Simple, easy, fun: The power of unconscious strategy

I routinely say that the vast majority of businesses “don’t have a strategy”, but if I’m honest, that’s not entirely accurate.

In reality all businesses do, in fact, have a strategy.  It’s just that for most of them it’s unconscious.

An “unconscious strategy” might seem like a contradiction in terms, given that a strategy is a deliberate way of coordinating actions.  And certainly it will inevitably be much woolier than a conscious one.  But they do nevertheless exist.

The way to identify such a thing, is to intuit it by observing the sum of the decisions that a business takes.

In a business with a conscious strategy, the strategy determines the decisions, like this:

Conscious strategy —> decisions

In a business with an unconscious strategy that process is reversed, with the seemingly random decisions coming together to define a strategy that nobody’s really aware of, like this:

Sum of decisions —> unconscious strategy

In theory you could go into any business, look at all the decisions they’ve made, bundle them together, and summarise them into a strategic direction that has been (unconsciously) followed up to that point.  Some deep network of assumptions and prejudices that are driving choices from the depths of the founder’s mind.  It’s all about pattern recognition.  It’s highly unlikely that the decisions will be so random and divergent that there will be no discernible pattern to them.  There will always be subtle decision making framework that has been followed, even if the people involved didn’t realise they were doing it.

Now, we might well ask: is an unconscious strategy a good thing?

Clearly it’s not “proper” strategy, so you might expect me to say no, however I do think it can have a surprising, even “magical” power.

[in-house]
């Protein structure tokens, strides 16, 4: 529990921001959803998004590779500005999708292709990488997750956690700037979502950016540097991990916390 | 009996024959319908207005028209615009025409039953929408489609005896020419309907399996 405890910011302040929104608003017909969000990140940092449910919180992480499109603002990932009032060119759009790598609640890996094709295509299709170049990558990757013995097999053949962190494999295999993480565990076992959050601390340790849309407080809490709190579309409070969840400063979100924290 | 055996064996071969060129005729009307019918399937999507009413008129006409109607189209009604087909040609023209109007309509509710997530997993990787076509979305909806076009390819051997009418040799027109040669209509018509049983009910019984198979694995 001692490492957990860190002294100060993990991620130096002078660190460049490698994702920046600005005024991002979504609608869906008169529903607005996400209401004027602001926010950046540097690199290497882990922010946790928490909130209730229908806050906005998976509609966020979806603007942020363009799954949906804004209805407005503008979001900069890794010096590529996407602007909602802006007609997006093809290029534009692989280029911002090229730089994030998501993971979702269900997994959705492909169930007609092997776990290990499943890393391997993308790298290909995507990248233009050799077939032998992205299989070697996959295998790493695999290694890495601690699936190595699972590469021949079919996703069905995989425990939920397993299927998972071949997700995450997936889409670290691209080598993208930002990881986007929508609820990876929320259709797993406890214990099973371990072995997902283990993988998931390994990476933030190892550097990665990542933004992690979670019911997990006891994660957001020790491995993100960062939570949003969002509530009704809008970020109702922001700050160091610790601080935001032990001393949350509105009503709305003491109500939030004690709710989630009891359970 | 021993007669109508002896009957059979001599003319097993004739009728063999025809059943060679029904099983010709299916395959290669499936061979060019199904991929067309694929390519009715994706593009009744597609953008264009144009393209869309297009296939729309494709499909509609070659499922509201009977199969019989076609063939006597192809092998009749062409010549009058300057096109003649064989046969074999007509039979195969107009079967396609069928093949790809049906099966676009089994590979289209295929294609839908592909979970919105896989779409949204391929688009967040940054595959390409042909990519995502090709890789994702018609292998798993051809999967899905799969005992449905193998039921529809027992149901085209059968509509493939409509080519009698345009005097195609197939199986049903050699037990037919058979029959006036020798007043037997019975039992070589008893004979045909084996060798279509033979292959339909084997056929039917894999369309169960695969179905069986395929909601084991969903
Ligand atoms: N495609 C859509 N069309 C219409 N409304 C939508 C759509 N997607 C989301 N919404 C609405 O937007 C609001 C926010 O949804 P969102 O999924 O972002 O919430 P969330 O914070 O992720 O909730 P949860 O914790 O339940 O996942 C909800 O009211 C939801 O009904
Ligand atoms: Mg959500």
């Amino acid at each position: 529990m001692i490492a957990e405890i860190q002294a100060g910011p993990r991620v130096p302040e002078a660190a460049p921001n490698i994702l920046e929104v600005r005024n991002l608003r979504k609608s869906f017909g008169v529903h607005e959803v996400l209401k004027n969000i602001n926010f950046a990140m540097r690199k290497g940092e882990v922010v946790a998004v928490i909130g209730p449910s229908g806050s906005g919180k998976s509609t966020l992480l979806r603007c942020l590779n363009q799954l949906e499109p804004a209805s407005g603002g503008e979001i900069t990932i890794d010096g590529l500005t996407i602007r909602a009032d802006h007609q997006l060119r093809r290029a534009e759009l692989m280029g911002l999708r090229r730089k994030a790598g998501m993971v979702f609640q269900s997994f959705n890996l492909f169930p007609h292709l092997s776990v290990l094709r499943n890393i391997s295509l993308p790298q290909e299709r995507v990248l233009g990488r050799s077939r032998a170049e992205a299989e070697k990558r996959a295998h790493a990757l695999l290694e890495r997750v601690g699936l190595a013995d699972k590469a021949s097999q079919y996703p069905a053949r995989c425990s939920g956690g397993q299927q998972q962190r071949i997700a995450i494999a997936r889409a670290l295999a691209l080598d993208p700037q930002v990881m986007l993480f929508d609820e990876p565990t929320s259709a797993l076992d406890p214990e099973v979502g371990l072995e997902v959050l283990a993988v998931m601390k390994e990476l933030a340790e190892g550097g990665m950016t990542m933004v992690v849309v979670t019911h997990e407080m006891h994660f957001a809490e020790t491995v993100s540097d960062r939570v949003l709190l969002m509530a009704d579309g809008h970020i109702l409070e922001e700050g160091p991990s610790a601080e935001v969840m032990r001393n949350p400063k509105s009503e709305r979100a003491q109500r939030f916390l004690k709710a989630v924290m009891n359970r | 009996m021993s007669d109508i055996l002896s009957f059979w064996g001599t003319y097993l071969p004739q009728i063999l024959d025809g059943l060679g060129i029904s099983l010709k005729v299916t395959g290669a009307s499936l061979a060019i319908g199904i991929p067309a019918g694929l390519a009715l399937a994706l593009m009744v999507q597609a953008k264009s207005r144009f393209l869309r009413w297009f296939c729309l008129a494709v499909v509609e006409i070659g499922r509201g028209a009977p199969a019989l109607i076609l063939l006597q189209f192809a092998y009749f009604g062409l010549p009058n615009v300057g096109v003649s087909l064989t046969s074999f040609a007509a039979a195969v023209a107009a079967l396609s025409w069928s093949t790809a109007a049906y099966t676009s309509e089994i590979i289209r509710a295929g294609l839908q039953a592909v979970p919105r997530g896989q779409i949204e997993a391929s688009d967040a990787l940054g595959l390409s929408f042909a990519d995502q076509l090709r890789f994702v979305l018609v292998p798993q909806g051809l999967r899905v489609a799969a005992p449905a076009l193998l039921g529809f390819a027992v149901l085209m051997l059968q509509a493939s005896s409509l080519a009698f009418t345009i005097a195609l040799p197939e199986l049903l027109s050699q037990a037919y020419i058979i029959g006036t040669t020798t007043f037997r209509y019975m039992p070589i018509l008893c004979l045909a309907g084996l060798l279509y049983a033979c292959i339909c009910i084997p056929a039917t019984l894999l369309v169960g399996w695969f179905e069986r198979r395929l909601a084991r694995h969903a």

For one thing, in the case of a business which has no conscious strategy but is doing really well, we can probably conclude that their unconscious strategy is the right strategy.  After all it’s doing the job, no?  In such cases strategy development essentially boils down to observing what the business is doing unconsciously, and making it conscious.  Bringing it from darkness into light.  Such an exercise doesn’t really require too much speculative thinking at all – it’s really just a question of observation.

When you do that, you will of course find that quite a few decisions you’ve made weren’t in fact aligned even with the unconscious strategy.  Perhaps only 60% of them were – after all it’s only a tendency we’re talking about there.  But that’s no problem, because now you’re conscious of it, you can correct those errors and pull everything into alignment.

So that’s the obvious benefit of a decent unconscious strategy.

What’s perhaps even more intriguing than this however, is the potential to pursue a deliberate unconscious strategy.

This is even more paradoxical than mere unconscious strategy, but allow me to explain.

A friend of mine runs a small coaching business that is doing really well.  One day we were talking about it, and he told me something that really made me think:

“At the end of the day, all my business partner and I really do when we’re making decisions is to ask ‘is this simple, easy, and fun?’ – if it isn’t, we just don’t do it, and one way or another things work out”.